As the author of two historical novels featuring British Home Children—No Ocean Too Wide and No Journey Too Far—I’m often asked if the events I included in those stories really happened. Readers want to know what is fictional and what is true. People who are unfamiliar with that part of British and Canadian history find it hard to believe that many British Home Children were treated very poorly and suffered abuse and neglect because of the prejudice against them.
When readers question events in the novels, I explain my research process and tell them about the firsthand accounts I was able to read and watch, and that brings validity to the novels. I’m grateful for the family stories, photographs, and books the members of British Home Children Advocacy and Research Association shared with me. They helped me tell the story honestly and in a way that I hope honors the memory of all British Home Children.
My goal in research is to understand the issues, setting, and era, so that I can create realistic characters and a meaningful plot that will inform and delight my readers. I want to transport them to that time period and bring it to life, so they’ll feel like they are experiencing the story along with the characters.
About the McAlister Saga
In No Ocean Too Wide, Laura McAlister, a young lady’s maid, learns her three siblings have been taken from their home in London and emigrated to Canada without her mother’s knowledge. Without hesitation, Laura determines to search for them and reunite the family. But lack of funds and resistance from authorities push her to use a false name and take a position with a child emigration society to gain passage to Canada.
Andrew Frasier, a wealthy young lawyer, is surprised to see his mother’s former lady’s maid onboard a ship escorting a group of child immigrants, especially when he realizes she is using a different name. Laura eventually convinces Andrew to help her search for her siblings and uncover the truth about the treatment of British Home Children.
Eventually, romantic feelings grow between this unlikely couple. Though they have different backgrounds, they share a growing faith and desire to seek justice and relief for children who are mistreated. Inspiring and hope-filled, No Ocean Too Wide will touch your heart and lift your spirit.
No Journey Too Far is set ten years after No Ocean Too Wide. In 1909, when Grace McAlister was only seven years old, she set sail for Canada as one of the thousands of British Home Children taken from their families and their homeland. Though she is fortunate enough to be adopted by wealthy parents, the secrets of her past are kept hidden for ten years until someone from her long-buried childhood arrives on her doorstep. With this new connection to her birth family, will she be brave enough to leave her sheltered life in Toronto and uncover the truth?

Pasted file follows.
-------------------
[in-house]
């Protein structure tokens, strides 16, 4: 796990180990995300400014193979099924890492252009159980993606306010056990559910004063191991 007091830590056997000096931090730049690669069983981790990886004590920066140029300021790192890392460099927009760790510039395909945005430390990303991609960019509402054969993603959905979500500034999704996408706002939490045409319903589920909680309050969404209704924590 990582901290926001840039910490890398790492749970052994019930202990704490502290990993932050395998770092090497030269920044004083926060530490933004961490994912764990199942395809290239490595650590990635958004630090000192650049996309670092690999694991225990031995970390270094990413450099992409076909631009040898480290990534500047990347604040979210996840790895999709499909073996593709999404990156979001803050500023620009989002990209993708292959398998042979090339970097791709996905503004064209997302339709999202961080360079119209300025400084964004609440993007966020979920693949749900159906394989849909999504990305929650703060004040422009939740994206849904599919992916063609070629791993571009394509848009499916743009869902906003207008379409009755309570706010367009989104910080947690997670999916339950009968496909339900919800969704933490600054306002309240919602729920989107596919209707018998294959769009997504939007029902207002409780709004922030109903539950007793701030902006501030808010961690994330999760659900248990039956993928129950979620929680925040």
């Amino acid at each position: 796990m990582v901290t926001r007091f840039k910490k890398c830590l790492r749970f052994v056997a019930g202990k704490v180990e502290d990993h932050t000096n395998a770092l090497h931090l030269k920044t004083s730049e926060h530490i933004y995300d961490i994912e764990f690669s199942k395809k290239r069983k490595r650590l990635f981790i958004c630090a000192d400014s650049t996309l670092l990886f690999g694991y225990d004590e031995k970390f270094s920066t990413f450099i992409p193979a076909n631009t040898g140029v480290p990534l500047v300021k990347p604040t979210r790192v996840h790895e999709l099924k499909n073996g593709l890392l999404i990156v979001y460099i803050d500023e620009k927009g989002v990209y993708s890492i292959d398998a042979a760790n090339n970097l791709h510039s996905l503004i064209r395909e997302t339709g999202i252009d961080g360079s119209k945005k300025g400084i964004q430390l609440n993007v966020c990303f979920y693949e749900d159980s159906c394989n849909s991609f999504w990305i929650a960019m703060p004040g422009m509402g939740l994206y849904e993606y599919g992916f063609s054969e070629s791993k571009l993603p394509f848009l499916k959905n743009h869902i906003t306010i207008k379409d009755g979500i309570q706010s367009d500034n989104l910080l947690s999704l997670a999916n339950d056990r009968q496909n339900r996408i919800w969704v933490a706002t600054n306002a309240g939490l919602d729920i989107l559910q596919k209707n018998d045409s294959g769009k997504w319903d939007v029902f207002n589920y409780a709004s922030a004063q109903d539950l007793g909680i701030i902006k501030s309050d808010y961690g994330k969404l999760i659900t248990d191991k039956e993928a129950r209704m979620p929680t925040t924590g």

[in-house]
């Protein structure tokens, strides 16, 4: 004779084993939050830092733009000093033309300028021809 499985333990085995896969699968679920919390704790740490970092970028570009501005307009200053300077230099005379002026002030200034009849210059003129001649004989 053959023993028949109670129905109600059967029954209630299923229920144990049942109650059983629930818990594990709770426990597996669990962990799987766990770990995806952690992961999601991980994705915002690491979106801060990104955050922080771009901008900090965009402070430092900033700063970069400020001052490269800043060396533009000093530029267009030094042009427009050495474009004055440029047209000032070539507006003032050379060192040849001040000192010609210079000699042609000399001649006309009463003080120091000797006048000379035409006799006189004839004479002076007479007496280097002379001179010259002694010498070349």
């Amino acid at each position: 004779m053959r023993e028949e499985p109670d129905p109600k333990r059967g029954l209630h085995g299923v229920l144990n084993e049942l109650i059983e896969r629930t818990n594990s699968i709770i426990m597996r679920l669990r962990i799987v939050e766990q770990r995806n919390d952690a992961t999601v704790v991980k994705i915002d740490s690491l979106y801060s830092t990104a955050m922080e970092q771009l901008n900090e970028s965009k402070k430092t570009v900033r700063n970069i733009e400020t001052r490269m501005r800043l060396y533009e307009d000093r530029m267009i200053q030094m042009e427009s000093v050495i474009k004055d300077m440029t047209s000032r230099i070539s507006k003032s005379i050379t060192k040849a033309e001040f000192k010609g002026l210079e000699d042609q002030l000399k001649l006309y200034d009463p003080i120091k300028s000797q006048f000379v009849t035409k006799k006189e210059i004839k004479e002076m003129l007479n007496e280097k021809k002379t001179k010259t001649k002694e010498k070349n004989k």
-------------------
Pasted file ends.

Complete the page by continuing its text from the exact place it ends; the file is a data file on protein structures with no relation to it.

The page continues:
After enduring hardship as an indentured British Home Child, Garth McAlister left Canada to serve in World War I. His sweetheart, Emma Lafferty, promised to wait for his return, but after three long years apart, her letters suddenly stopped. When Garth arrives home from the war to unexpected news, he is determined to return to Canada once more on a daunting mission to find the two women he refuses to abandon—his long-lost sister and his mysteriously missing sweetheart.
First Steps in Research
I started my research by looking online to seek out background information about British Home Children and life in Britain and Canada in the early 1900s. I asked questions such as the following:
- What motivated child emigration?
- Who were the people behind these programs?
- What were their motivations?
Many of the articles I read referenced books, and I ordered several of those. I focused on the actual accounts that were recorded or written by adult British Home Children who recalled their experiences. Listening to them tell their stories really grabbed my heart, and it helped me create my characters and an authentic and realistic plot.